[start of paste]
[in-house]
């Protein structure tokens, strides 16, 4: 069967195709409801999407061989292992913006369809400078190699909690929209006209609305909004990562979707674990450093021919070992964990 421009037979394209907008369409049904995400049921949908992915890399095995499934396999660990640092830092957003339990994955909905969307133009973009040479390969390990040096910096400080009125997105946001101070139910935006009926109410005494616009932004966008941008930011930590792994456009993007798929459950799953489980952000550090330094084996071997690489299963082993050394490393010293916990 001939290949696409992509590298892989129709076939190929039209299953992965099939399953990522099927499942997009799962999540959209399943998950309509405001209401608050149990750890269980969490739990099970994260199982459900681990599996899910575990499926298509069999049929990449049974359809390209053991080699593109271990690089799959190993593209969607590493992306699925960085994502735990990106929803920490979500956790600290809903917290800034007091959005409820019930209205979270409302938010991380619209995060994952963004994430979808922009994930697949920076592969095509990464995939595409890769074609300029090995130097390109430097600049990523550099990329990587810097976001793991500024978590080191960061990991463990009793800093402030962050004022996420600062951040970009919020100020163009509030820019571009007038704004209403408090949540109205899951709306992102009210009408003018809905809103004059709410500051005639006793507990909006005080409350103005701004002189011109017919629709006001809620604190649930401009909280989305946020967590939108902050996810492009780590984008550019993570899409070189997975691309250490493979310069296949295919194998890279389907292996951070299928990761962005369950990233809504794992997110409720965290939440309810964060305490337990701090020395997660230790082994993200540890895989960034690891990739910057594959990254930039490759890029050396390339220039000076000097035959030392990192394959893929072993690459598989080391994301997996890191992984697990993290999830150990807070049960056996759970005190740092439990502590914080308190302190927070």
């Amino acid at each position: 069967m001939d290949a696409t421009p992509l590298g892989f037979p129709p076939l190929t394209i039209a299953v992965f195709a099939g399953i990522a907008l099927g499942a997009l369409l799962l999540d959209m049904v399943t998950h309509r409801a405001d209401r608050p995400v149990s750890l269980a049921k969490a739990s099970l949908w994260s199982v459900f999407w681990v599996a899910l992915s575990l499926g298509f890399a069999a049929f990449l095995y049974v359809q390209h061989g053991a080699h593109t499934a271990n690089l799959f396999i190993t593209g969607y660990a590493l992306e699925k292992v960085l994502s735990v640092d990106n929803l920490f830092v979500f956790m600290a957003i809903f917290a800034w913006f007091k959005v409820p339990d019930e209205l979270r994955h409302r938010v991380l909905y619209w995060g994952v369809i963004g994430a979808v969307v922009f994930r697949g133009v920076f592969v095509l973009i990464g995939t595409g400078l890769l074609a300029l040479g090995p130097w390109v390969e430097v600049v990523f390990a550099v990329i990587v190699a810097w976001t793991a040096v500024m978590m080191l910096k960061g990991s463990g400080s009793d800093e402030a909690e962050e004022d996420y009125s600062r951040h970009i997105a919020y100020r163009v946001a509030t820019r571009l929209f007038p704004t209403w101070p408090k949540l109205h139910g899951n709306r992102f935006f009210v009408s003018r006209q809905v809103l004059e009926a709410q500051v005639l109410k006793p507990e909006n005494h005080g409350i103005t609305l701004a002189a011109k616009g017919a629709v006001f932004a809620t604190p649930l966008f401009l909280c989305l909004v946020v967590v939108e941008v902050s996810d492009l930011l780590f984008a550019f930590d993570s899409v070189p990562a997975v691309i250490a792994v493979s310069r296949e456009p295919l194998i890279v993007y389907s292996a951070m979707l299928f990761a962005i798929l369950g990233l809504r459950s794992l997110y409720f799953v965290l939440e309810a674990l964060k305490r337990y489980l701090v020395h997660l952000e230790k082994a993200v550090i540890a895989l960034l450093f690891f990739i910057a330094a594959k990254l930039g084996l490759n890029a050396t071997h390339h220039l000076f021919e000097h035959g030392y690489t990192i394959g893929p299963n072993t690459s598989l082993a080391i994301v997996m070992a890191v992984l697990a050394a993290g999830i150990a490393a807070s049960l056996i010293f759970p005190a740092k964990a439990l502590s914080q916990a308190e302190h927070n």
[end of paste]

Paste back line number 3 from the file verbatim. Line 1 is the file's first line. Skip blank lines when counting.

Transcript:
């Amino acid at each position: 069967m001939d290949a696409t421009p992509l590298g892989f037979p129709p076939l190929t394209i039209a299953v992965f195709a099939g399953i990522a907008l099927g499942a997009l369409l799962l999540d959209m049904v399943t998950h309509r409801a405001d209401r608050p995400v149990s750890l269980a049921k969490a739990s099970l949908w994260s199982v459900f999407w681990v599996a899910l992915s575990l499926g298509f890399a069999a049929f990449l095995y049974v359809q390209h061989g053991a080699h593109t499934a271990n690089l799959f396999i190993t593209g969607y660990a590493l992306e699925k292992v960085l994502s735990v640092d990106n929803l920490f830092v979500f956790m600290a957003i809903f917290a800034w913006f007091k959005v409820p339990d019930e209205l979270r994955h409302r938010v991380l909905y619209w995060g994952v369809i963004g994430a979808v969307v922009f994930r697949g133009v920076f592969v095509l973009i990464g995939t595409g400078l890769l074609a300029l040479g090995p130097w390109v390969e430097v600049v990523f390990a550099v990329i990587v190699a810097w976001t793991a040096v500024m978590m080191l910096k960061g990991s463990g400080s009793d800093e402030a909690e962050e004022d996420y009125s600062r951040h970009i997105a919020y100020r163009v946001a509030t820019r571009l929209f007038p704004t209403w101070p408090k949540l109205h139910g899951n709306r992102f935006f009210v009408s003018r006209q809905v809103l004059e009926a709410q500051v005639l109410k006793p507990e909006n005494h005080g409350i103005t609305l701004a002189a011109k616009g017919a629709v006001f932004a809620t604190p649930l966008f401009l909280c989305l909004v946020v967590v939108e941008v902050s996810d492009l930011l780590f984008a550019f930590d993570s899409v070189p990562a997975v691309i250490a792994v493979s310069r296949e456009p295919l194998i890279v993007y389907s292996a951070m979707l299928f990761a962005i798929l369950g990233l809504r459950s794992l997110y409720f799953v965290l939440e309810a674990l964060k305490r337990y489980l701090v020395h997660l952000e230790k082994a993200v550090i540890a895989l960034l450093f690891f990739i910057a330094a594959k990254l930039g084996l490759n890029a050396t071997h390339h220039l000076f021919e000097h035959g030392y690489t990192i394959g893929p299963n072993t690459s598989l082993a080391i994301v997996m070992a890191v992984l697990a050394a993290g999830i150990a490393a807070s049960l056996i010293f759970p005190a740092k964990a439990l502590s914080q916990a308190e302190h927070n």